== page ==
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Heroin addiction

The Effects of Heroin Addiction: Infographic

Heroin: The most addictive drug ever

Heroin: The Most Addictive Drug?

Heroin is known as the most addictive drug ever, and with very good reason. Those who suffer from heroin addiction spend an average of $200 per day to maintain their habit. Although heroin comes from the natural-occurring morphine extracted from certain poppy plants, the effects are anything but natural. Sold as a white or brown powder or as a black sticky substance known as “black tar heroin,” the drug is highly addictive and often leads to cravings and intense withdrawal symptoms.

Effects of Heroin Addiction

Short-term effects of heroin use include rapid euphoria, clouded mental functioning, depressed respiration, suppression of pain, nausea and vomiting. Long-term users face the risk of abscesses, bacterial infections, collapsed veins, and an increased risk of infectious diseases. Heart infections in the lining and valves come with the territory, as do arthritis and other rheumatological problems.

Injecting heroin into the veins provides the most intense and quickest high, and addicted users may do so four or five times per day. Because needle use comes with an increased risk of disease and overdose, snorting or smoking the drug has increased 28 percent since 1999.

Once the initial effects of the drug kick in, users typically end up feeling drowsy for several hours. Their mental functioning remains clouded due to heroin’s effect on the central nervous system and their cardiac function slows down. Breathing becomes severely slow and depressed, sometimes to the point of death.

Users of Heroin

A total of 3.8 million people say they’ve tried heroin at least once, with men abusing heroin at a much higher rate than women. Eighty percent of the users are younger than 26, and one in three high school seniors say heroin is easy to obtain.

Rather than being one of the final stops on the road of addiction, heroin has now become one of the first drugs younger people try.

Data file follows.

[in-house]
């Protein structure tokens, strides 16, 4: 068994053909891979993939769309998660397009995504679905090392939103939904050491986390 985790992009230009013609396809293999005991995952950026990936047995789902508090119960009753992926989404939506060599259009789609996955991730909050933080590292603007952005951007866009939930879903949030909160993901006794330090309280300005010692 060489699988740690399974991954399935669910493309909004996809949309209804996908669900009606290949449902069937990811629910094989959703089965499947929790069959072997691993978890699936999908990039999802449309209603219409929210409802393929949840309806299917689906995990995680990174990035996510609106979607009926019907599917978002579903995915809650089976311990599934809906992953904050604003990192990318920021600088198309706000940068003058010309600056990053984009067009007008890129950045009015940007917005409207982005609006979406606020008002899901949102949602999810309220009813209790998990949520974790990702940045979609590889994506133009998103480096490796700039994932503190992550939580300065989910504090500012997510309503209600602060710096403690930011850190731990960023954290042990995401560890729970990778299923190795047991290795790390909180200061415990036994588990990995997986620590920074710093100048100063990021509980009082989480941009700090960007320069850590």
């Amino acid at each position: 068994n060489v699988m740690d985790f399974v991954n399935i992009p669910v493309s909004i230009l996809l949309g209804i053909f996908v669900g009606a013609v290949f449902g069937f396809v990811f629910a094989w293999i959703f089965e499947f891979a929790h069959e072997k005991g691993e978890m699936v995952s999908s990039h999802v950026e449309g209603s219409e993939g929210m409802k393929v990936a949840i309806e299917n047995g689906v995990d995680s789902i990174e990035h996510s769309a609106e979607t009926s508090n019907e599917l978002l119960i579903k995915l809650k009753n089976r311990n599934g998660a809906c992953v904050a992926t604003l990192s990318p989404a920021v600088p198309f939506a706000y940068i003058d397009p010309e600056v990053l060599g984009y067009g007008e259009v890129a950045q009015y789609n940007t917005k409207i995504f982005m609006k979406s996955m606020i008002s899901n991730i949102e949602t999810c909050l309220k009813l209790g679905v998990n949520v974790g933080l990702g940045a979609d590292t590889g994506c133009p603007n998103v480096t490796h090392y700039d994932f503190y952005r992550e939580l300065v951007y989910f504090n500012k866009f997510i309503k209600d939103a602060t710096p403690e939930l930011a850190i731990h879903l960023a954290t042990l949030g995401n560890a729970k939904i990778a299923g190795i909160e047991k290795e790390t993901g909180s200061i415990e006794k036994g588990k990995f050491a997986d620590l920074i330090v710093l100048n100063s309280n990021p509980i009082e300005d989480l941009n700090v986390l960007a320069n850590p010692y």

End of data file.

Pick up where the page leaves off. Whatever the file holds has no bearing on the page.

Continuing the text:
<http://www.bestdrugrehabilitation.com/blog/addiction/how-to-prevent-drug-abuse-from-a-young-age/”>Preventing youth drug abuse is critical for keeping children and teens from trying an extremely dangerous drug like heroin. Heroin is the drug of choice for 14 percent of those entering rehabilitation centers and 600,000 Americans are in need of heroin addiction treatment.

Dangers Beyond Addiction

Intravenous drug users make up 80 percent of the new hepatitis infections that crop up every year in the U.S. Those who shoot heroin and other drugs face a high risk of contracting HIV, hepatitis B and C, and other diseases. This risk not only comes from sharing or reusing dirty syringes and needles, but also from risky sexual behaviors while they’re high or trying to score drugs.

Getting Help for Heroin Addiction

Many users are scared to enter an addiction treatment program. They are worried about the pains of withdrawal, the judgment, and other aspects of treatment. We know this and want to assure users that there is hope, and treatment can work. Contact us today to learn about how we can help. Or, read more about common fears of people who need treatment and holistic methods of withdrawal that can ease the pain of this time.

1 Comment

  • Amanda

    I knew heroin was a dangerous drug, but these fact and figures make it even more terrify and gut wrenching to know. I mean the fact that high school students said that getting heroin was easy and they was the drug that most young people try first blows my mind. I mean I am really shocked by that. Heroin is one of the most addictive drugs and that is the first thing that children are trying and it is so easy to get. It does not give them a lot of hope in living a drug free life. Plus a heroin addict spends $200 a day to support their habit. I mean that is $1400 a week! That is insane amount of money for anything let alone a drug habit. If you know anyone that has a drug habit please help them to get to rehab. A place like the Best Drug Rehabilitation center can really help give a person a drug free life.

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